believe it is true to say that any government bent on
abrogating civil liberties will not be restrained by a
constitutional bill of rights and any government bent
on upholding such liberties will not be deterred by the
lack of such a constitutional feature. Nevertheless,
while a constitutional bill of rights is not an absolute
guarantee of civil liberties, it is one technique for
preservation of rights and would tend to have a
restraining effect on any democratic government that
might at some future date contemplate the limitation
of some right.

Aside from the philosophical questions of entrenching
certain specific rights which I have already referred to,
there are practical implications inherent in entrenchment
which will pose very real problems for Newfoundland. I
will deal with these in greater detail when we come to that
specific topic during this Conference.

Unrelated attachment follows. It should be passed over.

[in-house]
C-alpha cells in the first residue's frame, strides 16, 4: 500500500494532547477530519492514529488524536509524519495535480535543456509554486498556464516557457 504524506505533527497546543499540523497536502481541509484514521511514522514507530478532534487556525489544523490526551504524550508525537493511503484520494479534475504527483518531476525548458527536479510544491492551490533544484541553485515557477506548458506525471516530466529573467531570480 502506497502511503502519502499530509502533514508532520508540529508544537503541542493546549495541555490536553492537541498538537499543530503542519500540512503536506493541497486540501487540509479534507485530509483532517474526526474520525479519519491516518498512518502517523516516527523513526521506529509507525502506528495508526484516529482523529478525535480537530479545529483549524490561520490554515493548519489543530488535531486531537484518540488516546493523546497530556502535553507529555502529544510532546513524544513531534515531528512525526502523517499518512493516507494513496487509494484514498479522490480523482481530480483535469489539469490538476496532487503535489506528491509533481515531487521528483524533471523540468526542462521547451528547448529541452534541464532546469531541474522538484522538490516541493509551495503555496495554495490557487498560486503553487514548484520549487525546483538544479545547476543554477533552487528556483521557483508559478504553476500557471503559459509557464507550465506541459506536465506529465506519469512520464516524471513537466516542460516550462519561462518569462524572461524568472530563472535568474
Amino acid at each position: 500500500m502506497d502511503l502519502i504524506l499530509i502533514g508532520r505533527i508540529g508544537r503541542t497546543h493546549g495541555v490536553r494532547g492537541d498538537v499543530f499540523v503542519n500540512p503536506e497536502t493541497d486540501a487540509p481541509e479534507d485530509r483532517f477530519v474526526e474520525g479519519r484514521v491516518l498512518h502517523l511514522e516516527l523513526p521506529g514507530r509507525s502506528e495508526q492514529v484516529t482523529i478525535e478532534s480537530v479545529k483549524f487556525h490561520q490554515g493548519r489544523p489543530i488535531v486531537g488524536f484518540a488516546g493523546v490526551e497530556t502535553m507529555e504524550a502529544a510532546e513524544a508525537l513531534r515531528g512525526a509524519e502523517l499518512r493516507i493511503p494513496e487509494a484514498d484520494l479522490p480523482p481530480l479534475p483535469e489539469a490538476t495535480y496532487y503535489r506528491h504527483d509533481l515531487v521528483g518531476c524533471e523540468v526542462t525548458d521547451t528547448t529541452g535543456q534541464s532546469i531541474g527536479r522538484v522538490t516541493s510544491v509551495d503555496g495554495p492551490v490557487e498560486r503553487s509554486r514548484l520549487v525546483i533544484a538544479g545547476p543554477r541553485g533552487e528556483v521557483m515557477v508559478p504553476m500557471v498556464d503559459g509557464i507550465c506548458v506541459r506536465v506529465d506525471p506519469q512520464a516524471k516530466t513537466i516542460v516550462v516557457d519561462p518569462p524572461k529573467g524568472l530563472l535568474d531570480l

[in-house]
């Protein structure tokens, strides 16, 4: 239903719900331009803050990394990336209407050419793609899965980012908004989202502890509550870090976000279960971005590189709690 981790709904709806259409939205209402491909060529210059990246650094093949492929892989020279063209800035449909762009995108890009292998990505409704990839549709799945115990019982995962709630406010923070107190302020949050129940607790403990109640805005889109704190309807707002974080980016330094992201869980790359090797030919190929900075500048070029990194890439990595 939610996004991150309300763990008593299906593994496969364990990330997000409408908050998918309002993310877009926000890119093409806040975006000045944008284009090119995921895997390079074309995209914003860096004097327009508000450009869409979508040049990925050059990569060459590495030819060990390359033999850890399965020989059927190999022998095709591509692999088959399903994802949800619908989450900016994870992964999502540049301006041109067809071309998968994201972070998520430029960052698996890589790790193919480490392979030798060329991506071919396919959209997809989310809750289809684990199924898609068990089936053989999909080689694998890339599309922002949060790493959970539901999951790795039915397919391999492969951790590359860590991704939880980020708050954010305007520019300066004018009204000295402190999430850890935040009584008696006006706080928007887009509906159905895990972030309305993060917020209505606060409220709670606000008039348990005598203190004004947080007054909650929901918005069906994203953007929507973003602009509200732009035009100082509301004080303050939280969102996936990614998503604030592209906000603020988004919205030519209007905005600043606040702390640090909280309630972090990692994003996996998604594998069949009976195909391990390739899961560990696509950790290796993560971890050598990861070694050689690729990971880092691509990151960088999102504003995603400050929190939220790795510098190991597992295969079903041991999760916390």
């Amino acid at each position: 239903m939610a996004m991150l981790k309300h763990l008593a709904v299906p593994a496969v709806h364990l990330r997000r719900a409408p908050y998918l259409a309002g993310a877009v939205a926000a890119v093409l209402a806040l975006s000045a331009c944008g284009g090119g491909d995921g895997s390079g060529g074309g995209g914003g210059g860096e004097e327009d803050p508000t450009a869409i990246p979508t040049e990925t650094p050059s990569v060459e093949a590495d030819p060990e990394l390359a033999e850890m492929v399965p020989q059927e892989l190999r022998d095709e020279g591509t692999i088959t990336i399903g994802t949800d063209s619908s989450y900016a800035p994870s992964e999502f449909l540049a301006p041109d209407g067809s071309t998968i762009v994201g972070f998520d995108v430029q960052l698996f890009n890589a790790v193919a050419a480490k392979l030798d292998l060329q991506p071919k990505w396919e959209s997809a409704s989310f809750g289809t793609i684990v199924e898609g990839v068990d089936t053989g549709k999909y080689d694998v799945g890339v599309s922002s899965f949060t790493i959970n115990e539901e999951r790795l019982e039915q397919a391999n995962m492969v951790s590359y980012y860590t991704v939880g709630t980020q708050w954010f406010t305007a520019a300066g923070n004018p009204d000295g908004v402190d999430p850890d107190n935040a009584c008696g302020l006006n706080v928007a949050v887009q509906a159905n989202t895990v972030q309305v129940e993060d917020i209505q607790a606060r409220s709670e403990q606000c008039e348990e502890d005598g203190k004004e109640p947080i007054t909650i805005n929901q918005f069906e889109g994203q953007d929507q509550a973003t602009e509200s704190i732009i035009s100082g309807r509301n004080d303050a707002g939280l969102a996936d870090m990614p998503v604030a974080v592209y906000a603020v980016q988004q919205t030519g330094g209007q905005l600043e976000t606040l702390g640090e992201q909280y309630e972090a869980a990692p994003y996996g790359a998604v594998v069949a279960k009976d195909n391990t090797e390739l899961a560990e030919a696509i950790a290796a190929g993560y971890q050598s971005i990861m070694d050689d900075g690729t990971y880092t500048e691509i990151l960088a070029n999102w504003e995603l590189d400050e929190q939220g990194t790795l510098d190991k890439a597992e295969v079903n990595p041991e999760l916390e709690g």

The proposed changes with regard to the Supreme
Court are generally acceptable to the Province of New-
foundland although we have some reservations regarding
certain aspects. For example, the proposal to have only
the Quebec judges review questions relating to Quebec
civil law may not be as beneficial as the present
structure where the common law and civil lay systems are
enriched by each other. In addition, while there is merit in
openness with regard to appointments to the Court, care must
be taken to ensure that the independence and impartially of
judges is notyundermined through a process of political
and public interrogation. Finally, we see no compelling
reason to increase the size of the court nor to have a
separate Constitutional Tribunal within it but we do not
feel strongly on either of these issues. There is one
aspect relating to courts which is not covered in the
current proposal but which we have long felt is necessary
and that relates to consultation with the provinces with
regard to appointments to the provincially constituted
court at the Superior, District or County Court level.
I would like to suggest that appropriate sections be
included in the proposals to take account of this short-

Mr. Chairman, as I indicated at the beginning, the
Province of Newfoundland is dedicated to national unity
and to the concept of having a strong central government
as well as strong and viable provinces. In a nation such
as we have, it is essential to have a central government